15.  The applicant complained that the annulment proceedings conducted after his final acquittal had constituted a violation of his right to a fair trial. He relied on Article 6 § 1 of the Convention, the relevant part of which provides:

“In the determination of ... any criminal charge against him, everyone is entitled to a fair ... hearing ... by an independent and impartial tribunal...”

16.  The Government maintained that the quashing of the final judgment was carried out in order to remedy the wrongful assessment of the evidence by the lower courts and to ensure the guarantees of a fair trial to the victim.

17.  The Court reiterates that a request for annulment of a final judgment in a criminal case is an extraordinary appeal in that it is not directly accessible to the defendant and its application depends on the discretion of authorised officials. The Court has, for example, not accepted that an extraordinary appeal is an effective domestic remedy in either the civil or the criminal contexts and it has found that the quashing of a final judgment on supervisory review can create problems as to the legal certainty to be afforded to that judgment (see mutatis mutandis Nikitin v. Russia, no. 50178/99, § 39, ECHR 2004-VIII). Therefore, the Court considers that the complaint under Article 6 § 1 of the Convention raises serious questions of fact and law, the determination of which requires an examination of the merits. The Court concludes, therefore, that it is not manifestly ill-founded within the meaning of Article 35 § 3 of the Convention. No other ground for declaring it inadmissible has been established.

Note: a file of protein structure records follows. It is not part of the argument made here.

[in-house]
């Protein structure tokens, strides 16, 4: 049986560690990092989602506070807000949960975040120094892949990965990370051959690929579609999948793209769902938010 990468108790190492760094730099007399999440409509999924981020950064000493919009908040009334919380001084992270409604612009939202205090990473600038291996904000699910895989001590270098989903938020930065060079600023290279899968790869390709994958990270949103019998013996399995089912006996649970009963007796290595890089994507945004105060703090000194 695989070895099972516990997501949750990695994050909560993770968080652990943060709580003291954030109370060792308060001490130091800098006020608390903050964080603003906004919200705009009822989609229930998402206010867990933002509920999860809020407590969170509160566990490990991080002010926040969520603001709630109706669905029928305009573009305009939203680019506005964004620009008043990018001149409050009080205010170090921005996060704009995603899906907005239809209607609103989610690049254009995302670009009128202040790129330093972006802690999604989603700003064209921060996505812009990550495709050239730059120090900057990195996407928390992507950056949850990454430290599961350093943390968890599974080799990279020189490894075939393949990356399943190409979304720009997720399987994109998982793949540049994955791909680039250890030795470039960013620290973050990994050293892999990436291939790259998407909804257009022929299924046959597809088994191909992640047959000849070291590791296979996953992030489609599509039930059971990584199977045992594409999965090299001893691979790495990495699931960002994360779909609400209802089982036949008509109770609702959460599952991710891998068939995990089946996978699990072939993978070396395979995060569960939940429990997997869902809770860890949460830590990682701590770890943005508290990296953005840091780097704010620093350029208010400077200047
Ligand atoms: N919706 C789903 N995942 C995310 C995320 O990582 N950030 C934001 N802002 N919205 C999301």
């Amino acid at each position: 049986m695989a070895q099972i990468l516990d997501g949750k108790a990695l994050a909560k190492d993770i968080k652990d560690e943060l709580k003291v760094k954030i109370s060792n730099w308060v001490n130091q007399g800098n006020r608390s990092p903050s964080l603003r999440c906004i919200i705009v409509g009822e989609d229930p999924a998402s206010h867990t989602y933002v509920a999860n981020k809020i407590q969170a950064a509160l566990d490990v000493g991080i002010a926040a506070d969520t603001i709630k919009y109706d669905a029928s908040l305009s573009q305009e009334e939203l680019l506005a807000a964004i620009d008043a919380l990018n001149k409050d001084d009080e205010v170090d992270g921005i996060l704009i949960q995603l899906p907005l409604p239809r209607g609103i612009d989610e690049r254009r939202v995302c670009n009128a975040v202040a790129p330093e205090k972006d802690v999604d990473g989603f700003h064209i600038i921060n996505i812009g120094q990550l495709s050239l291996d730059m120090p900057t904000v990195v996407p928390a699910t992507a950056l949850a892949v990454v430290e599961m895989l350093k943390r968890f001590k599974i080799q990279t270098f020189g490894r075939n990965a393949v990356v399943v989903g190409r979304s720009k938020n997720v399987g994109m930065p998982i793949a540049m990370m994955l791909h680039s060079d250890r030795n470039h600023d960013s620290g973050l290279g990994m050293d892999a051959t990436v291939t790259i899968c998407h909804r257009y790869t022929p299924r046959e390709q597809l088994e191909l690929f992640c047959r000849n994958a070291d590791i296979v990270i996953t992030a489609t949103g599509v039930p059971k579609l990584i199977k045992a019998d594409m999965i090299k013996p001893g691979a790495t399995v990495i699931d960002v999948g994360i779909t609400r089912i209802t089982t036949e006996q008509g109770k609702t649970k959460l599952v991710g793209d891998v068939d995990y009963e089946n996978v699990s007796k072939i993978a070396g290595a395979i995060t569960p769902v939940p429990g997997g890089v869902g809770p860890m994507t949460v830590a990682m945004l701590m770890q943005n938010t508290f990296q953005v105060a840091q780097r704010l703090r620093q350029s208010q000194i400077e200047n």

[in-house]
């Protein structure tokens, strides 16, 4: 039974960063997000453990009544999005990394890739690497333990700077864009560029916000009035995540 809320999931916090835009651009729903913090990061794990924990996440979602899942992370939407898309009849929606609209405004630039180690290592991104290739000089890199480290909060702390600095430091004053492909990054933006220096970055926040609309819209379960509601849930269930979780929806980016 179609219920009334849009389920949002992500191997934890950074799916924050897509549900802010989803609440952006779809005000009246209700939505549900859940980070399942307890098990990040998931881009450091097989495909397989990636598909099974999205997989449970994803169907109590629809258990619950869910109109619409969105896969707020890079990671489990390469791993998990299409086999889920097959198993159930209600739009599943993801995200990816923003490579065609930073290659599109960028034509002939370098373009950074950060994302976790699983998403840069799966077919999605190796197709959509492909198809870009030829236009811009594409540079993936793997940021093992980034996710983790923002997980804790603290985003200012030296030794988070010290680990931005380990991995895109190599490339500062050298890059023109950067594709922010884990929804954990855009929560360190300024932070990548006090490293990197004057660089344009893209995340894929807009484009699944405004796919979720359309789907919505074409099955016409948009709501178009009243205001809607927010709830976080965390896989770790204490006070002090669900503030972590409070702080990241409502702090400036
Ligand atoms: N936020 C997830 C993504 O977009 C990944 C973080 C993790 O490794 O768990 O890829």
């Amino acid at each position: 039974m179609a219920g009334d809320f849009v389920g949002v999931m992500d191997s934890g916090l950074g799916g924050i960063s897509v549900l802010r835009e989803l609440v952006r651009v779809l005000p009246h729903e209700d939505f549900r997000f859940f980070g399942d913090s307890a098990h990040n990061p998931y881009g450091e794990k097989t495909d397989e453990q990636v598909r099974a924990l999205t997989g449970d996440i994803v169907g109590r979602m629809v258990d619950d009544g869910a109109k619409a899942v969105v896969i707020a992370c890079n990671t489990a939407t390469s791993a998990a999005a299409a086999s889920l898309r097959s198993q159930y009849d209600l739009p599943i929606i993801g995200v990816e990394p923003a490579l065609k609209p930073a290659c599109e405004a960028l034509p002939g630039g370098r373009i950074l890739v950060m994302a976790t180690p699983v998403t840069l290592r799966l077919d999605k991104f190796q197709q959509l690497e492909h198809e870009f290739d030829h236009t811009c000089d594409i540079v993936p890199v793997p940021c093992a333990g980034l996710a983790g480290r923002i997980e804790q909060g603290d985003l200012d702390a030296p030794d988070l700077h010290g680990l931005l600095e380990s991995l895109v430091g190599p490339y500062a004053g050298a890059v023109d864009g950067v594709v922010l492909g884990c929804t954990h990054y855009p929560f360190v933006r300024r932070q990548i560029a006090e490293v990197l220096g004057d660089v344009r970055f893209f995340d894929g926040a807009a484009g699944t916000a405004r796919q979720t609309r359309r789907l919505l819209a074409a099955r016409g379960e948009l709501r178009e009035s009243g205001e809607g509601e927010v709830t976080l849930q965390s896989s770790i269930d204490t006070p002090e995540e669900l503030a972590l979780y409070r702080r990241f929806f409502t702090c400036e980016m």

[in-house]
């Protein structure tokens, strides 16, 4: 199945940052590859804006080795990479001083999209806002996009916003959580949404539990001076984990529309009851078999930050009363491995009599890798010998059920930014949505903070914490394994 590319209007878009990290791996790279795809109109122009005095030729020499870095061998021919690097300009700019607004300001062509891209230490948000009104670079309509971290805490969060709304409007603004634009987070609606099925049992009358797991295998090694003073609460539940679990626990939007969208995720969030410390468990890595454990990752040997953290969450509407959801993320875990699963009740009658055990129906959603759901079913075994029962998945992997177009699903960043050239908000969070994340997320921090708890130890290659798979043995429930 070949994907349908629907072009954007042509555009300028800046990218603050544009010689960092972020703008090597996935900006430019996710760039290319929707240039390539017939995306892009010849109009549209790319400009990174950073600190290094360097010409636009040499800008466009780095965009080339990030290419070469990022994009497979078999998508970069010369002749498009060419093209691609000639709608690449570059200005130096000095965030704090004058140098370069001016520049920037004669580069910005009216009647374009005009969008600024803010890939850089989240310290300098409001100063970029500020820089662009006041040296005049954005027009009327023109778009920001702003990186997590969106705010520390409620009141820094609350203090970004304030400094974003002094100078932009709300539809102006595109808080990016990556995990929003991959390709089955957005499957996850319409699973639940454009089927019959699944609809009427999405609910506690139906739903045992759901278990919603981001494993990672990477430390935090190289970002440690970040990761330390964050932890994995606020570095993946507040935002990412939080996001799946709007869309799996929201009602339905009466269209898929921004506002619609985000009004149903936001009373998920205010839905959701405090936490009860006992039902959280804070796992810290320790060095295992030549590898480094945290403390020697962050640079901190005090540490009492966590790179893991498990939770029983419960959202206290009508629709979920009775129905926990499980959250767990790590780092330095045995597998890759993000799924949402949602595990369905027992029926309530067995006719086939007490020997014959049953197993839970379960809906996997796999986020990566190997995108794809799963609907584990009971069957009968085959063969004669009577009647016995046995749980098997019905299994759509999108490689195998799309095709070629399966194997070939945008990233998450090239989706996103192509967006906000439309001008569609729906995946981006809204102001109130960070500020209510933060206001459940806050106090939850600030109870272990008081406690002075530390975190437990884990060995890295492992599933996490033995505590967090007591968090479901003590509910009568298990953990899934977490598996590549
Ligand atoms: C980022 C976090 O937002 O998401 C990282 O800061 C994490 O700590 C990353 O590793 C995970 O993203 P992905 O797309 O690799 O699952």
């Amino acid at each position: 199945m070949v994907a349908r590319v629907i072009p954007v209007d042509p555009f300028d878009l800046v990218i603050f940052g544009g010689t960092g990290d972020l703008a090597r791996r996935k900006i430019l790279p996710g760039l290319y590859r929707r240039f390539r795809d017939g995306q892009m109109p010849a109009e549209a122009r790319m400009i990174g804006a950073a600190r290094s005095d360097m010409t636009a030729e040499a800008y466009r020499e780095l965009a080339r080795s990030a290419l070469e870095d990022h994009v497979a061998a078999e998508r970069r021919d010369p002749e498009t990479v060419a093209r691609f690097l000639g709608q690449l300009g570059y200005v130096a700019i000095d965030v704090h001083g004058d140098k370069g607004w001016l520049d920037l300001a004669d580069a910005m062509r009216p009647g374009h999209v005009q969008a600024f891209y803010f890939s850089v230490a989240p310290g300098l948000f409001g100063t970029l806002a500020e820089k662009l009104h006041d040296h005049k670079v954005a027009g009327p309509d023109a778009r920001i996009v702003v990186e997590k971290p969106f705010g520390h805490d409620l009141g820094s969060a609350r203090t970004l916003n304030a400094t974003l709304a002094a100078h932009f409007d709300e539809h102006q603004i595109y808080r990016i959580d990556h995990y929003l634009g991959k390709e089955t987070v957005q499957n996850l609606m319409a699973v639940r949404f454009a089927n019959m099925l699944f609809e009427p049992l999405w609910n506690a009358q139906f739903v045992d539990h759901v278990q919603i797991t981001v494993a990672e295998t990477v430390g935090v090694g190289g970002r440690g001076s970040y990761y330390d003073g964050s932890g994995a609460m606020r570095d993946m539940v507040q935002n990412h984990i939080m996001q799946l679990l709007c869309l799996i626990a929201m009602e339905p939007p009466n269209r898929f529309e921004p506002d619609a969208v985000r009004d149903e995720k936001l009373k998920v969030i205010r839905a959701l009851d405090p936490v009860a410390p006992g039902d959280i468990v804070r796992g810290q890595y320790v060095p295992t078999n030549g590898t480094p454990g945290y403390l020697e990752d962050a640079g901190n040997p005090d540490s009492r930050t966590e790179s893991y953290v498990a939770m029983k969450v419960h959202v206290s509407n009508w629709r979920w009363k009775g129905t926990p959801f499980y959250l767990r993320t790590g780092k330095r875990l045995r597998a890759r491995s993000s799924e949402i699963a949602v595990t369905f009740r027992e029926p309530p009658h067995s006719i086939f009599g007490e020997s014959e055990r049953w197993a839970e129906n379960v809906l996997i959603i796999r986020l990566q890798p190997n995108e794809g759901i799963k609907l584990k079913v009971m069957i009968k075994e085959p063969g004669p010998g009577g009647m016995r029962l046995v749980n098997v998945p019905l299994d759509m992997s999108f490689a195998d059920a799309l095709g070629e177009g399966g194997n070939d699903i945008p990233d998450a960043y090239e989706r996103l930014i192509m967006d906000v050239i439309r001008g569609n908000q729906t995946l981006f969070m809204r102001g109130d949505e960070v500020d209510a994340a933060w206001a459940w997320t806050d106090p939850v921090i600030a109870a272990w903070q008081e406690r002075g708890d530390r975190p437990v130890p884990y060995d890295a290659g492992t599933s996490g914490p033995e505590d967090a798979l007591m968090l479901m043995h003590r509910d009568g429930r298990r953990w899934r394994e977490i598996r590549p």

II.  ALLEGED VIOLATION OF ARTICLE 6 § 1 OF THE CONVENTION

18.  The applicant complained under Article 6 § 1 of the Convention about the quashing by the Supreme Court of Justice of the final judgment of the Court of Appeal of 30 October 2001 following a request for annulment lodged by the Prosecutor General’s Office.

19.  The Government pointed out that the request for annulment in the present case had been made in accordance with the procedure prescribed by law. They further maintained that the applicant had had the necessary procedural safeguards during the request for annulment proceedings. Therefore, in the Government’s opinion, there had been no violation of Article 6 § 1 of the Convention.

20.  The Court reiterates that the right to a fair hearing under Article 6 § 1 of the Convention presumes respect for the principle of the rule of law. One of the fundamental aspects of the rule of law is legal certainty, which requires that where the courts’ judgments have become final their ruling should not be called into question (see Brumărescu v. Romania [GC], no. 28342/95, § 61, ECHR 1999-VII). This principle underlines that no party is entitled to seek a review of a final and binding judgment merely for the purpose of obtaining a rehearing and a fresh determination of the case. Higher courts’ power of review should be exercised to correct judicial errors and miscarriages of justice, but not to carry out a fresh examination. The review should not be treated as an appeal in disguise, and the mere possibility of there being two views on the subject is not a ground for re-examination. A departure from that principle is justified only when made necessary by circumstances of a substantial and compelling character (see Ryabykh v. Russia, no. 52854/99, § 52, ECHR 2003-IX).